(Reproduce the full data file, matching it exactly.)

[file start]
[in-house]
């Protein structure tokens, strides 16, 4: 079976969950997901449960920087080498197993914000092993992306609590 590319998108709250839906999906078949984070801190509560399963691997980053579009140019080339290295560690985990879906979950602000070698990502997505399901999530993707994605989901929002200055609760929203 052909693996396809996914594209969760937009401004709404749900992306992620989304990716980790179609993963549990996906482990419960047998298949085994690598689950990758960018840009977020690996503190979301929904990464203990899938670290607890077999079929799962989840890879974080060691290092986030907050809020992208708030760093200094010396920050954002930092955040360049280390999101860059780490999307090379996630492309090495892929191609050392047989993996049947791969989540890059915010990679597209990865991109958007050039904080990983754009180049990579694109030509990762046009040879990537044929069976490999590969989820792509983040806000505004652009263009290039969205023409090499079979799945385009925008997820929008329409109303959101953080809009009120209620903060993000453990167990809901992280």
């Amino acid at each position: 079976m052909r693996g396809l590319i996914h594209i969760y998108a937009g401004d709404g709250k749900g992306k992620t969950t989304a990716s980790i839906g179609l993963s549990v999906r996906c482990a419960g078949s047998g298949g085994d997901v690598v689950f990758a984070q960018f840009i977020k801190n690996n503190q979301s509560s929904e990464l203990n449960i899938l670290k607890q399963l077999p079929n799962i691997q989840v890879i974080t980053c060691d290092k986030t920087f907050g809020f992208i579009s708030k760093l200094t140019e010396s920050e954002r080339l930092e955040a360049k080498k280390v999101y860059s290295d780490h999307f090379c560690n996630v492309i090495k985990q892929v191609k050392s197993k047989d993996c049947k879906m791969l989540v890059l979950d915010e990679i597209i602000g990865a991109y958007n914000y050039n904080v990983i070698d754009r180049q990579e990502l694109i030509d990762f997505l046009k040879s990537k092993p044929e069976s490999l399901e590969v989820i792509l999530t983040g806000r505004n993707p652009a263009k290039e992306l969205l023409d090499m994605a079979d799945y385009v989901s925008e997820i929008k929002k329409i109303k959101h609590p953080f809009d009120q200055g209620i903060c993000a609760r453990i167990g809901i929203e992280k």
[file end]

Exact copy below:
[in-house]
């Protein structure tokens, strides 16, 4: 079976969950997901449960920087080498197993914000092993992306609590 590319998108709250839906999906078949984070801190509560399963691997980053579009140019080339290295560690985990879906979950602000070698990502997505399901999530993707994605989901929002200055609760929203 052909693996396809996914594209969760937009401004709404749900992306992620989304990716980790179609993963549990996906482990419960047998298949085994690598689950990758960018840009977020690996503190979301929904990464203990899938670290607890077999079929799962989840890879974080060691290092986030907050809020992208708030760093200094010396920050954002930092955040360049280390999101860059780490999307090379996630492309090495892929191609050392047989993996049947791969989540890059915010990679597209990865991109958007050039904080990983754009180049990579694109030509990762046009040879990537044929069976490999590969989820792509983040806000505004652009263009290039969205023409090499079979799945385009925008997820929008329409109303959101953080809009009120209620903060993000453990167990809901992280």
């Amino acid at each position: 079976m052909r693996g396809l590319i996914h594209i969760y998108a937009g401004d709404g709250k749900g992306k992620t969950t989304a990716s980790i839906g179609l993963s549990v999906r996906c482990a419960g078949s047998g298949g085994d997901v690598v689950f990758a984070q960018f840009i977020k801190n690996n503190q979301s509560s929904e990464l203990n449960i899938l670290k607890q399963l077999p079929n799962i691997q989840v890879i974080t980053c060691d290092k986030t920087f907050g809020f992208i579009s708030k760093l200094t140019e010396s920050e954002r080339l930092e955040a360049k080498k280390v999101y860059s290295d780490h999307f090379c560690n996630v492309i090495k985990q892929v191609k050392s197993k047989d993996c049947k879906m791969l989540v890059l979950d915010e990679i597209i602000g990865a991109y958007n914000y050039n904080v990983i070698d754009r180049q990579e990502l694109i030509d990762f997505l046009k040879s990537k092993p044929e069976s490999l399901e590969v989820i792509l999530t983040g806000r505004n993707p652009a263009k290039e992306l969205l023409d090499m994605a079979d799945y385009v989901s925008e997820i929008k929002k329409i109303k959101h609590p953080f809009d009120q200055g209620i903060c993000a609760r453990i167990g809901i929203e992280k």